he entire golf world has been wondering what Tiger Woods’ prospects as a competitor could imply since he shared a video of him striking a full-swing wedge shot to his social media accounts last week. At least one enthusiastic bettor even bet on Woods to win the Masters in 2022.
We didn’t have to wait long for additional information from the individual himself. In an interview released Monday, Woods discussed his recent troubles with Golf Digest. The long and short of it is that Woods feels he will be able to compete in a few PGA Tour events per year after progressively recovering from his February automobile accident. However, playing the Tour full-time, like he did for 18 events in 2018, is not feasible.
“I still have a long way to go… “I’m not even halfway there,” Woods stated. “In my leg, I still have a lot of muscle development and nerve development to do.” I’ve had five back operations at the same time, so I’m dealing with it.”
So, what constitutes realism? For GolfTV’s Henni Koyack, the interviewer, that was a natural next question.
“I think playing the Tour one day is realistic — never full-time, ever again — but picking and choosing, like Mr. [Ben] Hogan did,” Woods added. “You choose a few events a year and play around with them.” You prepare yourself for it by practicing around it. That’s probably how I’ll have to play it from now on. It’s a sad truth, but it’s also my reality. And I’m aware of it, and I’m willing to accept it. I’m just hoping I’ll be able to have it timed at the correct competition.”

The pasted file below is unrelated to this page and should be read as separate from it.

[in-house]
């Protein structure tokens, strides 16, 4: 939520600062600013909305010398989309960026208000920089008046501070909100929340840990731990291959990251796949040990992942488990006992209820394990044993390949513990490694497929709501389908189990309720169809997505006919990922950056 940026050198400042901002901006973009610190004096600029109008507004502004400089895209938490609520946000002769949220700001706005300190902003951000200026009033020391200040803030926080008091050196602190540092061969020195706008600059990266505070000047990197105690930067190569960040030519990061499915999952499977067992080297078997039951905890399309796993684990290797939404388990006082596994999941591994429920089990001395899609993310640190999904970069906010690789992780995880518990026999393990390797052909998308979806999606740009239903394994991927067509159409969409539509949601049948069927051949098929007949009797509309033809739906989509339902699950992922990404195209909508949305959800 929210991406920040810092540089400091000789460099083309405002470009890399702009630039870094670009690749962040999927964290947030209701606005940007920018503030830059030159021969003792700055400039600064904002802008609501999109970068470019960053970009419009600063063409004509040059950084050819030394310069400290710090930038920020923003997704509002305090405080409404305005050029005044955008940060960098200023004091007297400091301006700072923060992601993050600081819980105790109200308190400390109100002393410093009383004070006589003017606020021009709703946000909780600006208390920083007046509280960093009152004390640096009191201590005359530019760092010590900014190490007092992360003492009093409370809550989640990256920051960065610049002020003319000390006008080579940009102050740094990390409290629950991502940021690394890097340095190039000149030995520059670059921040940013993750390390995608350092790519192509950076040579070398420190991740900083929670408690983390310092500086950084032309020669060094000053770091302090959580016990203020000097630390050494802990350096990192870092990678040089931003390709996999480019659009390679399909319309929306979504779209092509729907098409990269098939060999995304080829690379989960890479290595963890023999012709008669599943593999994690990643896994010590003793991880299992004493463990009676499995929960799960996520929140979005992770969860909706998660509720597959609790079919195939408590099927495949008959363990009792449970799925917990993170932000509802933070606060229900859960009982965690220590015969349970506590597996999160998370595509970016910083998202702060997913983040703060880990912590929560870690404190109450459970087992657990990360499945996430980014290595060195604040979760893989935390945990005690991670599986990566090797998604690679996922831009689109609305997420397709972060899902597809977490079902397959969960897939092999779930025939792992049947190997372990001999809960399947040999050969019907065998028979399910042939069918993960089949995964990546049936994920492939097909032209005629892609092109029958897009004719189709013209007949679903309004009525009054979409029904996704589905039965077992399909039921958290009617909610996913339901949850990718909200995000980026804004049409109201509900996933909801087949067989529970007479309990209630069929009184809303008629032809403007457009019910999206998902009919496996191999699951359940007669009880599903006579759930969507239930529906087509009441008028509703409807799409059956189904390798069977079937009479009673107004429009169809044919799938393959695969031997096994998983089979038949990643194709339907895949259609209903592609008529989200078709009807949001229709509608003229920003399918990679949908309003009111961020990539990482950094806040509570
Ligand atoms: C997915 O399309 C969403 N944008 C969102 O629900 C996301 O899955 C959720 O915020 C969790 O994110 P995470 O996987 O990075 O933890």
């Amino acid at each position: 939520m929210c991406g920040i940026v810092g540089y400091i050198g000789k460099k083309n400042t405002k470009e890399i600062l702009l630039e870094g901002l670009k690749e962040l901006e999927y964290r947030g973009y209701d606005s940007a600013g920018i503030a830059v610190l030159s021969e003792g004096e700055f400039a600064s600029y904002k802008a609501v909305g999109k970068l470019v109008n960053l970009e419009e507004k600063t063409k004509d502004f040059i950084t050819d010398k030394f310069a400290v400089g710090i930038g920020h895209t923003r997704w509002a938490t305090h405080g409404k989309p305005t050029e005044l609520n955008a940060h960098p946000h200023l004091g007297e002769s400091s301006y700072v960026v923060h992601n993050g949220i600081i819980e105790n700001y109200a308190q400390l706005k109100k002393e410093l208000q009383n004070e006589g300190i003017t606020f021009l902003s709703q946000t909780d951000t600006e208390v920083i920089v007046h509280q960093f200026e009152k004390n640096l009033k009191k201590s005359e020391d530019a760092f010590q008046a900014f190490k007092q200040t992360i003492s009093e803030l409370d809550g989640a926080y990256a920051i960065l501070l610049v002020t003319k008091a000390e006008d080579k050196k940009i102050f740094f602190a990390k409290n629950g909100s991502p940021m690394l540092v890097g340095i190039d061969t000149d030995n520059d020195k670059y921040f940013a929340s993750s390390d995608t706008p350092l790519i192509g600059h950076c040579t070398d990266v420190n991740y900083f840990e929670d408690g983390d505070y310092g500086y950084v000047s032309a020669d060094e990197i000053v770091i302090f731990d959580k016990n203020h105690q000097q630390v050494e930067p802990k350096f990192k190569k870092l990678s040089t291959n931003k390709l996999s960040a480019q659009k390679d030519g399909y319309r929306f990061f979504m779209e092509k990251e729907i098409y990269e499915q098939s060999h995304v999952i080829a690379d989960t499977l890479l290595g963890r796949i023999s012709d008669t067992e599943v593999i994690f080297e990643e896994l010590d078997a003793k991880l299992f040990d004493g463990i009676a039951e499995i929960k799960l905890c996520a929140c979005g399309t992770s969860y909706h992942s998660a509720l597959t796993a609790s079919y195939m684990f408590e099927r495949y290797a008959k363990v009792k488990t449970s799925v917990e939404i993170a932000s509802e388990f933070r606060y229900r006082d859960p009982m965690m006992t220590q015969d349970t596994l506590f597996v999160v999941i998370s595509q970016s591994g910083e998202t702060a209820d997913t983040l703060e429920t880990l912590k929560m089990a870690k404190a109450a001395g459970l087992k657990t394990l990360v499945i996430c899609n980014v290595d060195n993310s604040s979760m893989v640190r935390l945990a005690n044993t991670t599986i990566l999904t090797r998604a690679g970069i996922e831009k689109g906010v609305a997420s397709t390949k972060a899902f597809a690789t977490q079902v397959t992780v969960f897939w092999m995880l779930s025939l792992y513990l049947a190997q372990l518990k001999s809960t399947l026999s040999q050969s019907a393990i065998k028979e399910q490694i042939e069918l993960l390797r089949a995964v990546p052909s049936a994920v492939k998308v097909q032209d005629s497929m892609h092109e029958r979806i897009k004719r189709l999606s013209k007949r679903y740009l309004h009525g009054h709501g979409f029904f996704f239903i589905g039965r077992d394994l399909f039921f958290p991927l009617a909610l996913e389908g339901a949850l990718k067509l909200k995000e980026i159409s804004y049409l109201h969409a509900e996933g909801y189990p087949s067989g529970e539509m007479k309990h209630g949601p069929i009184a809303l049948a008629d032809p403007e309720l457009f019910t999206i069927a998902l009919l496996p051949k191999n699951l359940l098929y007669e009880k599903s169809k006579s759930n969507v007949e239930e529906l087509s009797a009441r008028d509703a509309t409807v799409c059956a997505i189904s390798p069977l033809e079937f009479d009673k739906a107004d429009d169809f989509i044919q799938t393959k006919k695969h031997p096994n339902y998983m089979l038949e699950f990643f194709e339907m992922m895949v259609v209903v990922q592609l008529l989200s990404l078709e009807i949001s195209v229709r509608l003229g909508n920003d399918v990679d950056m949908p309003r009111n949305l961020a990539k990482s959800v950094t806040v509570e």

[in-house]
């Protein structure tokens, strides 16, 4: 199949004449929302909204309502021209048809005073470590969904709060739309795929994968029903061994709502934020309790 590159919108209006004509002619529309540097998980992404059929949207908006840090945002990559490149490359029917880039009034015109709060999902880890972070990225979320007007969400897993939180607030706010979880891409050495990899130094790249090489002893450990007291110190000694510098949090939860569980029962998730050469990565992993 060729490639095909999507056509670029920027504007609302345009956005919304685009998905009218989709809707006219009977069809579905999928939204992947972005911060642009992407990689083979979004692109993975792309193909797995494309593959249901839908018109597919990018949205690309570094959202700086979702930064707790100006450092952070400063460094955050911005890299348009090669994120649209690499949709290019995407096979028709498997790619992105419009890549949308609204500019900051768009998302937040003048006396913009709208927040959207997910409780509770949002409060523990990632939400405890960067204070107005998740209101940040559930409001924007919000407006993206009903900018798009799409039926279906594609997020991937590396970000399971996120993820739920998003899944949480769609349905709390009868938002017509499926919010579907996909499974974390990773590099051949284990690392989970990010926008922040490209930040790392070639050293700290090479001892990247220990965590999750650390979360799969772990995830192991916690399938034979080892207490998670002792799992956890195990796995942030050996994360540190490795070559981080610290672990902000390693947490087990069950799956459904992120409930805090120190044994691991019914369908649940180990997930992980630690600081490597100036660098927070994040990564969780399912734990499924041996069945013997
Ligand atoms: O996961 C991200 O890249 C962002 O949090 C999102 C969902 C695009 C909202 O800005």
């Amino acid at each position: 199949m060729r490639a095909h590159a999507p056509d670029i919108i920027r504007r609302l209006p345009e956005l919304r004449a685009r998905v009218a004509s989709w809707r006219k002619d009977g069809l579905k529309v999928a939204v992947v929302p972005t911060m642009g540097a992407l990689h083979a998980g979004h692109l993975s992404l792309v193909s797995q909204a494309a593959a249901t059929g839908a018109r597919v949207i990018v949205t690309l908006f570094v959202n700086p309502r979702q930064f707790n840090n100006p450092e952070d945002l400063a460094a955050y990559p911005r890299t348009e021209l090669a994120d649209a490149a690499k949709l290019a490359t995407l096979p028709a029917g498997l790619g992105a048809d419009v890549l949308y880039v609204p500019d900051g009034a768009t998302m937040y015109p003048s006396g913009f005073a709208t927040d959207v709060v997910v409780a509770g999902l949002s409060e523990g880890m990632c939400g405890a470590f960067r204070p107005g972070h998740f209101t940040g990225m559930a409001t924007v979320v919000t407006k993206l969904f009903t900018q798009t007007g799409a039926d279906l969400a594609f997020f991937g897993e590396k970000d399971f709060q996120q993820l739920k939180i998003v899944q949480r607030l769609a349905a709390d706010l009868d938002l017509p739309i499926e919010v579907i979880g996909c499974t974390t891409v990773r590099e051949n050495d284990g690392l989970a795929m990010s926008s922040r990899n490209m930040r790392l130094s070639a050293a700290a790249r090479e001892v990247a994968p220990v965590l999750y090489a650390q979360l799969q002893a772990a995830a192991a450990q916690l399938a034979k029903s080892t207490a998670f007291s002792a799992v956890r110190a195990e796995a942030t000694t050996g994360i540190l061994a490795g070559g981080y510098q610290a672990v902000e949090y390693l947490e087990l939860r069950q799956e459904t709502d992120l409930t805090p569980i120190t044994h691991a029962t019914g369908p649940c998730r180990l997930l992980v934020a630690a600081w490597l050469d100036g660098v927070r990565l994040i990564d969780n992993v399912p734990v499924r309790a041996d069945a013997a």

Woods didn’t indicate when he thinks he’ll be able to play on the PGA Tour again, but he did give Tiger fans plenty of information they’ve been waiting for. It’s possible that Woods may return to the PGA Tour — and he sounds upbeat! — something that seemed impossible nine months ago, when he was undergoing hours of surgery to repair injuries acquired in his accident.
Throughout the interview, Woods appeared content, despite the lengthy journey ahead of him. He claims that his present health situation has kept him from being frustrated when watching his friends compete on the PGA Tour, knowing that he isn’t close to competing himself.
“Small goals lead to larger goals,” Woods explained. “I learned that from my father.” It’s something I’ve tried and it works.”
Woods stated that chipping and putting with his son, Charlie, has been a lot of fun, but that he can’t put in the same amount of practice time as he has in the past. As Woods described it, he still has his hands, which means he can feel and touch things, but there’s still a lot of work to be done.